The literary world is an elitist enclave, where anti‐marketing rhetoric is regularly encountered. This paper aims to show that the book trade has always been hard‐nosed and commercially driven.
This paper is less a review of the literature, or a theoretical treatise, than a selective revelation of the commercial realities of the book business.
The paper shows that the cultural industries in general and the book business in particular were crucibles of marketing practice long before learned scholars started taking notice. It highlights the importance of luck, perseverance and, not least, marketing nous in the “manufacture” of international bestsellers.
By highlighting humankind's deep‐seated love of narrative – its clear preference for fiction over fact – this paper suggests that marketing scholars should reconsider their preferred mode of research representation. Hard facts are all very well, but they are less palatable than good stories, well told.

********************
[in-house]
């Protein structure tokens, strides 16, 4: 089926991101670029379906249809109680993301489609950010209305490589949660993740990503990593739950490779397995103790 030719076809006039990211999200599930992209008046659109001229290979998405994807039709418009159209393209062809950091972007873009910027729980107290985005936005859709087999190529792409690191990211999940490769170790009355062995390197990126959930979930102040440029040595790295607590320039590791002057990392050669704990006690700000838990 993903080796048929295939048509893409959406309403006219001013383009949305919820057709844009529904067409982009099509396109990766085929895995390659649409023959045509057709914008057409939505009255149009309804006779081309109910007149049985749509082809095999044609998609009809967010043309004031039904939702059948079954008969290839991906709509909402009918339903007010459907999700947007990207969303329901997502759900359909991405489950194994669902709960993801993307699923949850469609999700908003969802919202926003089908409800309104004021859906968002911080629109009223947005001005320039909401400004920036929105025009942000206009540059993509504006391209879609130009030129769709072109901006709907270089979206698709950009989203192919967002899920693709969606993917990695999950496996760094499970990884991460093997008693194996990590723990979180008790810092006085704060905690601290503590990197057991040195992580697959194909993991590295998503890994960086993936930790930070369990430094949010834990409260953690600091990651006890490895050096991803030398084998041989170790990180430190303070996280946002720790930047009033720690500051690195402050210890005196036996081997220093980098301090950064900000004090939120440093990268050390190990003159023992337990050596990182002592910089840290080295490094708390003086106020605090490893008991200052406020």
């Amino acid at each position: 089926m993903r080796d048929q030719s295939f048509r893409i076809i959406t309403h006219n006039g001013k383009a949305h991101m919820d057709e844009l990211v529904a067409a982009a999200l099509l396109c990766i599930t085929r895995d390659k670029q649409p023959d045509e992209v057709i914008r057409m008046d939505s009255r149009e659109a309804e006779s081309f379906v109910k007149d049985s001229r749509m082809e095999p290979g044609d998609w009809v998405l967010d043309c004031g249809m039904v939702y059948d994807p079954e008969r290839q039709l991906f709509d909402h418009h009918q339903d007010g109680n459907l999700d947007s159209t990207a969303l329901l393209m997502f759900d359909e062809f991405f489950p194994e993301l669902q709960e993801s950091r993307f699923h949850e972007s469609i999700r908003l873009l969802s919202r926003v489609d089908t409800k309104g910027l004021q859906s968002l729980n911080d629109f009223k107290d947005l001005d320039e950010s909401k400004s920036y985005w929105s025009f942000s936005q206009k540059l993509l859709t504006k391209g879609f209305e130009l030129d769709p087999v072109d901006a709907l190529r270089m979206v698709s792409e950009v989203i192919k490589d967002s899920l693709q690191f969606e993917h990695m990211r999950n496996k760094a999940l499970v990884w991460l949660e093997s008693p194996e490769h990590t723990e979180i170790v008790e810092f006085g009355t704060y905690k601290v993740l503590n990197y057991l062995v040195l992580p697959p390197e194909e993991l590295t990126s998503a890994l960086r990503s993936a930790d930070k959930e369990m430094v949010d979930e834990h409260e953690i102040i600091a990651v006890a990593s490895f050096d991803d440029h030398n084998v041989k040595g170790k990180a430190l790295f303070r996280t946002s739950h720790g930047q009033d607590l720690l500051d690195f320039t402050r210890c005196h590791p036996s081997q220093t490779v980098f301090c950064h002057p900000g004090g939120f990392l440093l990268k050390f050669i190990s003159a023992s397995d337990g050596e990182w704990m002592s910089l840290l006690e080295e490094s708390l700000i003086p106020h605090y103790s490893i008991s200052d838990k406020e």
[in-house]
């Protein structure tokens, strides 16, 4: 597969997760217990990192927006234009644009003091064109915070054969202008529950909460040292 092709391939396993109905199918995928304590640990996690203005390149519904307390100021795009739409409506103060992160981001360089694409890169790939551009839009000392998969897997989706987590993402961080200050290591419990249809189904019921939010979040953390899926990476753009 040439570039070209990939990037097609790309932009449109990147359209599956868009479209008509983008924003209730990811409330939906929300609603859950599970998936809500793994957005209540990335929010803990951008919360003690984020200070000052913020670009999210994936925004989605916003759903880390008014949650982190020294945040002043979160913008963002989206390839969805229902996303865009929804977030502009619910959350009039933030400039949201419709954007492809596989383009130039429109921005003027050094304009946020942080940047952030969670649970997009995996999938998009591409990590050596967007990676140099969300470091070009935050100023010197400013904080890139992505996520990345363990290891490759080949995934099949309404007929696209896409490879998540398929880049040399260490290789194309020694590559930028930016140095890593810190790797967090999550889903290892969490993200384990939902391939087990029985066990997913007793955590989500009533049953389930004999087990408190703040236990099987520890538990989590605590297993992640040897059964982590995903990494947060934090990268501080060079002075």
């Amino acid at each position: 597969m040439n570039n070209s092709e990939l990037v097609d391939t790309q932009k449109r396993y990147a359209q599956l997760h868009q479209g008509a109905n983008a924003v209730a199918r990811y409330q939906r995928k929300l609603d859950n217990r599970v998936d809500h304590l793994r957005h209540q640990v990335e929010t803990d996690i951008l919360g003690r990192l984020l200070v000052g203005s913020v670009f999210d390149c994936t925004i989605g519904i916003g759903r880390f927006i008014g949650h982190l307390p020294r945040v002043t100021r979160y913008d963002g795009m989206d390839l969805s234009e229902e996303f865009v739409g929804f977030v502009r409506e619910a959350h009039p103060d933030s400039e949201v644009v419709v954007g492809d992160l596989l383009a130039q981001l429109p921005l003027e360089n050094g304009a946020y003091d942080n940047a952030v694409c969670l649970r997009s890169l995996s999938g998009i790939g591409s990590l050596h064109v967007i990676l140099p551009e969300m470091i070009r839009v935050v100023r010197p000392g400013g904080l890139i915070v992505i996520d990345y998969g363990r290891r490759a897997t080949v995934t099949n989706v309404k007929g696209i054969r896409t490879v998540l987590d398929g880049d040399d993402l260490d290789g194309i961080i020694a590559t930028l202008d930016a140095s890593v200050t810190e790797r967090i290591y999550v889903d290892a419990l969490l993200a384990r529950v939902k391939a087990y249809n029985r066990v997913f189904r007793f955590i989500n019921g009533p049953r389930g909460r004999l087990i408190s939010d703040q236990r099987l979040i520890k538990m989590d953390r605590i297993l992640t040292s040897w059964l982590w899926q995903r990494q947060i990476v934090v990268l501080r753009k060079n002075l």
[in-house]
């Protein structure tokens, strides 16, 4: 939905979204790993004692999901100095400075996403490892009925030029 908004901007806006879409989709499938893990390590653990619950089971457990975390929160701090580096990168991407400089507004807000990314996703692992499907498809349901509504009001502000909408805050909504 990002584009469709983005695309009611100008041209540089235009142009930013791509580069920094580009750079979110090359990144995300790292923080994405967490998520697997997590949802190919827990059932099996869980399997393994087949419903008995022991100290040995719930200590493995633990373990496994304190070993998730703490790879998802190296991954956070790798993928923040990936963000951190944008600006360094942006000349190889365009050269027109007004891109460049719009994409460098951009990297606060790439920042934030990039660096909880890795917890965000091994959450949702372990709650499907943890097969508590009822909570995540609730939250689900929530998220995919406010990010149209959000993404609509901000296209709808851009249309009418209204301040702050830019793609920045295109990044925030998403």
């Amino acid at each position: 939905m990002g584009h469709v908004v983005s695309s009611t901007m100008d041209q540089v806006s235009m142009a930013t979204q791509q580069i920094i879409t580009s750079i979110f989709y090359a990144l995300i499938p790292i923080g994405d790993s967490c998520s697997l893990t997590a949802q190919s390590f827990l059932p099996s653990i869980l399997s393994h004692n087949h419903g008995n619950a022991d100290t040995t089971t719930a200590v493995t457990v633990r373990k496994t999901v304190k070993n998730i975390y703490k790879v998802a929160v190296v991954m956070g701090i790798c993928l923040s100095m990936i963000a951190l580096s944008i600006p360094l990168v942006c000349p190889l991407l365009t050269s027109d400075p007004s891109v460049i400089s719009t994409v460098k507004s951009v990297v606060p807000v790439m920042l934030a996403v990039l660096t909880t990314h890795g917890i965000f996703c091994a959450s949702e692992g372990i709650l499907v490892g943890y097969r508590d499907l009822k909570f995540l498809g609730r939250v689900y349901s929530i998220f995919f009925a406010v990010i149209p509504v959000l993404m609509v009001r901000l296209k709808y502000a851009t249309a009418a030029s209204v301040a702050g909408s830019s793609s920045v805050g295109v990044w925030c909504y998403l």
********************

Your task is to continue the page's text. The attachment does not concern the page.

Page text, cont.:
The paper makes no claim to originality. It recovers what we already know but appear to have forgotten in our non‐stop pursuit of scientific respectability.
Brown, S. (2011), "And then we come to the brand: academic insights from international bestsellers", Arts Marketing: An International Journal, Vol. 1 No. 1, pp. 70-86. https://doi.org/10.1108/20442081111129888Download as .RIS
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